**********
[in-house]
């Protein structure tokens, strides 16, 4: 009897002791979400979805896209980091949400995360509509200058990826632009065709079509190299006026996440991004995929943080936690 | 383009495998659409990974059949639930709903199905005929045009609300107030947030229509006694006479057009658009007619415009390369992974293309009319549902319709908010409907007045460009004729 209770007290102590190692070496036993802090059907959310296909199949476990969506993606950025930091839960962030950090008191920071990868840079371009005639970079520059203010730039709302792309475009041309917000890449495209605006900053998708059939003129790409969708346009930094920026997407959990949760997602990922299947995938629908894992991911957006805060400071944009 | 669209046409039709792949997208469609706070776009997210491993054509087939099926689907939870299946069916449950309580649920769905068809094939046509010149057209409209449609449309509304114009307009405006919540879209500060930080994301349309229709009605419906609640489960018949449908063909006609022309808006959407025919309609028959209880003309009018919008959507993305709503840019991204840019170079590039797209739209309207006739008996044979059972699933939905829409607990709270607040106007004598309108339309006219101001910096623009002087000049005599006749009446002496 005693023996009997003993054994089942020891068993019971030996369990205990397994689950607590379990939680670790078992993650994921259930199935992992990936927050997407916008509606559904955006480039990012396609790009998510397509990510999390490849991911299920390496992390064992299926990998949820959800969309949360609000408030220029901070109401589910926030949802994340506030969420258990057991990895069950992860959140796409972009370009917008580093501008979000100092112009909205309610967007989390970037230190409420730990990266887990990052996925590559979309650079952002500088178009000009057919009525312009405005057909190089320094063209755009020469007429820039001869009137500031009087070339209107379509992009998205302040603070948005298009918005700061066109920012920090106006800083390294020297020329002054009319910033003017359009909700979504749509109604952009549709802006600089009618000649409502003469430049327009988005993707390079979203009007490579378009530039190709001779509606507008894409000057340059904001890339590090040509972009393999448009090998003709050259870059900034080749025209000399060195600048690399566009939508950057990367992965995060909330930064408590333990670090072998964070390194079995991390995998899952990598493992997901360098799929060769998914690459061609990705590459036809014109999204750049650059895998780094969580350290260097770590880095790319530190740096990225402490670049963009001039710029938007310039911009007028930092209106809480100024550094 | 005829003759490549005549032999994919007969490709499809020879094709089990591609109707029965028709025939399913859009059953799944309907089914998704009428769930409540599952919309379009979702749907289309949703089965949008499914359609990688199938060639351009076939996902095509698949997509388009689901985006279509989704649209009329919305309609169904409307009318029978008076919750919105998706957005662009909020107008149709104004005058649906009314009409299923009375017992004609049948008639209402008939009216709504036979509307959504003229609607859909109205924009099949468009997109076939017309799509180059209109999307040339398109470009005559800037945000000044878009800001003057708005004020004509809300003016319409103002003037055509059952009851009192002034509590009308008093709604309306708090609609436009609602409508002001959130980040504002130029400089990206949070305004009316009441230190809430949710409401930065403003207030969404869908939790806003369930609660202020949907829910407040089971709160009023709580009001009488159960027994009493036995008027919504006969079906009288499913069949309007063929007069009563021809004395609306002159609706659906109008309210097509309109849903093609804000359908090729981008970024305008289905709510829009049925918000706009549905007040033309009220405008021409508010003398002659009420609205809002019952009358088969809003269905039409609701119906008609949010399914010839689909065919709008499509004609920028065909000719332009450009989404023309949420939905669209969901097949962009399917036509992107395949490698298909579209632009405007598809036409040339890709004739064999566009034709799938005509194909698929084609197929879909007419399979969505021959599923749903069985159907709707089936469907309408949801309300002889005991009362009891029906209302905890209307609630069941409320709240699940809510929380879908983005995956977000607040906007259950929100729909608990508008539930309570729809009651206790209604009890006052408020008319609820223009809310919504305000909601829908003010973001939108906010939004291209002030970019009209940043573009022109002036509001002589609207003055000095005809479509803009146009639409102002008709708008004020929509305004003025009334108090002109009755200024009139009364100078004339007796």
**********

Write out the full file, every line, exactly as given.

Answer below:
[in-house]
């Protein structure tokens, strides 16, 4: 009897002791979400979805896209980091949400995360509509200058990826632009065709079509190299006026996440991004995929943080936690 | 383009495998659409990974059949639930709903199905005929045009609300107030947030229509006694006479057009658009007619415009390369992974293309009319549902319709908010409907007045460009004729 209770007290102590190692070496036993802090059907959310296909199949476990969506993606950025930091839960962030950090008191920071990868840079371009005639970079520059203010730039709302792309475009041309917000890449495209605006900053998708059939003129790409969708346009930094920026997407959990949760997602990922299947995938629908894992991911957006805060400071944009 | 669209046409039709792949997208469609706070776009997210491993054509087939099926689907939870299946069916449950309580649920769905068809094939046509010149057209409209449609449309509304114009307009405006919540879209500060930080994301349309229709009605419906609640489960018949449908063909006609022309808006959407025919309609028959209880003309009018919008959507993305709503840019991204840019170079590039797209739209309207006739008996044979059972699933939905829409607990709270607040106007004598309108339309006219101001910096623009002087000049005599006749009446002496 005693023996009997003993054994089942020891068993019971030996369990205990397994689950607590379990939680670790078992993650994921259930199935992992990936927050997407916008509606559904955006480039990012396609790009998510397509990510999390490849991911299920390496992390064992299926990998949820959800969309949360609000408030220029901070109401589910926030949802994340506030969420258990057991990895069950992860959140796409972009370009917008580093501008979000100092112009909205309610967007989390970037230190409420730990990266887990990052996925590559979309650079952002500088178009000009057919009525312009405005057909190089320094063209755009020469007429820039001869009137500031009087070339209107379509992009998205302040603070948005298009918005700061066109920012920090106006800083390294020297020329002054009319910033003017359009909700979504749509109604952009549709802006600089009618000649409502003469430049327009988005993707390079979203009007490579378009530039190709001779509606507008894409000057340059904001890339590090040509972009393999448009090998003709050259870059900034080749025209000399060195600048690399566009939508950057990367992965995060909330930064408590333990670090072998964070390194079995991390995998899952990598493992997901360098799929060769998914690459061609990705590459036809014109999204750049650059895998780094969580350290260097770590880095790319530190740096990225402490670049963009001039710029938007310039911009007028930092209106809480100024550094 | 005829003759490549005549032999994919007969490709499809020879094709089990591609109707029965028709025939399913859009059953799944309907089914998704009428769930409540599952919309379009979702749907289309949703089965949008499914359609990688199938060639351009076939996902095509698949997509388009689901985006279509989704649209009329919305309609169904409307009318029978008076919750919105998706957005662009909020107008149709104004005058649906009314009409299923009375017992004609049948008639209402008939009216709504036979509307959504003229609607859909109205924009099949468009997109076939017309799509180059209109999307040339398109470009005559800037945000000044878009800001003057708005004020004509809300003016319409103002003037055509059952009851009192002034509590009308008093709604309306708090609609436009609602409508002001959130980040504002130029400089990206949070305004009316009441230190809430949710409401930065403003207030969404869908939790806003369930609660202020949907829910407040089971709160009023709580009001009488159960027994009493036995008027919504006969079906009288499913069949309007063929007069009563021809004395609306002159609706659906109008309210097509309109849903093609804000359908090729981008970024305008289905709510829009049925918000706009549905007040033309009220405008021409508010003398002659009420609205809002019952009358088969809003269905039409609701119906008609949010399914010839689909065919709008499509004609920028065909000719332009450009989404023309949420939905669209969901097949962009399917036509992107395949490698298909579209632009405007598809036409040339890709004739064999566009034709799938005509194909698929084609197929879909007419399979969505021959599923749903069985159907709707089936469907309408949801309300002889005991009362009891029906209302905890209307609630069941409320709240699940809510929380879908983005995956977000607040906007259950929100729909608990508008539930309570729809009651206790209604009890006052408020008319609820223009809310919504305000909601829908003010973001939108906010939004291209002030970019009209940043573009022109002036509001002589609207003055000095005809479509803009146009639409102002008709708008004020929509305004003025009334108090002109009755200024009139009364100078004339007796």